Growth Trends for Related Jobs
Every industry and organization needs human resources expertise and support from professionals who are well-versed in the functional aspects of recruitment, employee training, benefits and compensation, employee and labor relations, and workplace safety. In addition, an HR professional who can collaborate with company leadership to develop strategy for sustaining a world-class workforce is an invaluable source of expertise. Human resources - meaning, both the people who do the work and the people who manage HR areas - are key to organizational success. If you are drawn to the business of marketing and you have an HR background, you could be preparing for an exciting role in HR marketing or an HR job in media.
Human Resources Career Basics
You could have several paths available to you in a human resources career. Depending on your training and experience, you may have already decided whether you want to specialize in one or more HR areas or if your interests lean toward becoming an HR generalist. Specialists focus their work in the functional areas of HR: benefits and compensation, employee and labor relations, training and development, workplace safety and risk management, or recruitment and employment (or, what's also referred to as talent acquisition). If you want to become an HR generalist, it's wise to have a broad range of knowledge and expertise in all the functional areas, but being a generalist may be a better launching pad for a career in HR management. As an HR manager, you will likely manage HR specialists, and you will need to know the responsibilities and duties of all the specialists who report to you.
Preparing for Your Human Resources Career
Human resources careers in the marketing field could involve working for an advertising agency or public relations firm, or even marketing HR careers for an employment firm or headhunter and placement group. Regardless of the industry you choose, your preparation should begin with training and education about the field. Universities offer bachelor's and graduate degrees in human resources management, and many schools also offer graduate certificate programs in HR management. If you already hold a degree in a field such as business, sociology, psychology or law, a graduate certificate might give you the type of training required to qualify for an HR management role.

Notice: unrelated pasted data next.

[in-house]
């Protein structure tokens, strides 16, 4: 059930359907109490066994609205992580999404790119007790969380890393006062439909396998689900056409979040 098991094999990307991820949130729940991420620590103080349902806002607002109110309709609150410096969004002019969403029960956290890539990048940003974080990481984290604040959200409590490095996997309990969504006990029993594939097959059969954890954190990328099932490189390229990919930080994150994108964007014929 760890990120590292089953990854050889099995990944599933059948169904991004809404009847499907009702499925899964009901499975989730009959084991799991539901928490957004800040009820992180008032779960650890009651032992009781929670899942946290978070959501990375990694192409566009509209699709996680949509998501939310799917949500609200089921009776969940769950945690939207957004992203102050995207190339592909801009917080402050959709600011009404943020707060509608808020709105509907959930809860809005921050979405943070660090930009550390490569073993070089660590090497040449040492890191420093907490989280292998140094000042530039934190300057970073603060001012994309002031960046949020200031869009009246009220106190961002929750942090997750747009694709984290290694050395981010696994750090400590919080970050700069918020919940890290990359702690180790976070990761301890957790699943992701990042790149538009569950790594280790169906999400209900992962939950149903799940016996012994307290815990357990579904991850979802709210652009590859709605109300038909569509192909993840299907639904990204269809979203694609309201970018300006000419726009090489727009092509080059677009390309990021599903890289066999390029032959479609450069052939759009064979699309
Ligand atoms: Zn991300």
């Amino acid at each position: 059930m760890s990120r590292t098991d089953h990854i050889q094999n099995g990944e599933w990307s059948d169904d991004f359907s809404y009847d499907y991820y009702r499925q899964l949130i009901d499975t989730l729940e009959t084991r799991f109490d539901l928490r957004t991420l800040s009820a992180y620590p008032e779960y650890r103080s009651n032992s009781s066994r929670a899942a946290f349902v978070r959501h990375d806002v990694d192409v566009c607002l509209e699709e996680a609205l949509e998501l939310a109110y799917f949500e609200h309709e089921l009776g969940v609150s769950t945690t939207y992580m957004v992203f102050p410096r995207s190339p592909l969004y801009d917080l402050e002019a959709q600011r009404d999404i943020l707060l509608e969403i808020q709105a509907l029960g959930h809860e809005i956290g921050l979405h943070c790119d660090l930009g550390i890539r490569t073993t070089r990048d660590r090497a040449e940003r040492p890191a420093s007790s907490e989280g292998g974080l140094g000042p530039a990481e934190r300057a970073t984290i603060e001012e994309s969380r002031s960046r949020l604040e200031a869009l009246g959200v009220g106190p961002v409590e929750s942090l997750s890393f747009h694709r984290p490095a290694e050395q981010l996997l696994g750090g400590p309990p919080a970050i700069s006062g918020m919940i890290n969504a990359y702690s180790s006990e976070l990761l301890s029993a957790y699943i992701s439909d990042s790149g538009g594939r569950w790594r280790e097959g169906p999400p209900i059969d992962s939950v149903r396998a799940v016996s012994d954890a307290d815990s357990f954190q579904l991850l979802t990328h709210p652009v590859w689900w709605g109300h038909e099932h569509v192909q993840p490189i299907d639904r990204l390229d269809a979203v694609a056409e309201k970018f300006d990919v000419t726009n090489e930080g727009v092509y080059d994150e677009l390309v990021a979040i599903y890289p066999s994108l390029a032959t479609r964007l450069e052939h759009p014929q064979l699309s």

But if you are starting out with minimal training or experience in HR, look for entry-level positions in an HR department. An entry-level job could be a customer-service-like role that helps you gain experience learning about workplace issues, employee questions and typical HR tasks. Starting from an entry-level position has several advantages, namely that you can track the progression of your career through filling different roles in the organization's HR department. For example, performing well in an entry-level job could mean promotion to a role as a team lead, supervisor and eventually as a manager, once you demonstrate you increase your knowledge, expertise and value to the company by taking on progressively more responsible roles. Before you sign up for an entry-level job, however, check out a human resources customer service job description to ensure it's what really interests you and that you're not just settling for any job to get your foot in the door.
Human Resources Marketing
Another HR career angle is to work for an organization that markets HR as a career choice. Ideally, you would have some experience and knowledge of human resources so that you can effectively market HR as a potential career. Jobs might include working for a search firm or a school or university that offers training for aspiring HR practitioners. Your expertise in HR enables you to connect more effectively with prospective students or candidates. There is probably nothing more frustrating for job seekers who interview with someone who doesn't have a clue about the type of role they are looking to fill.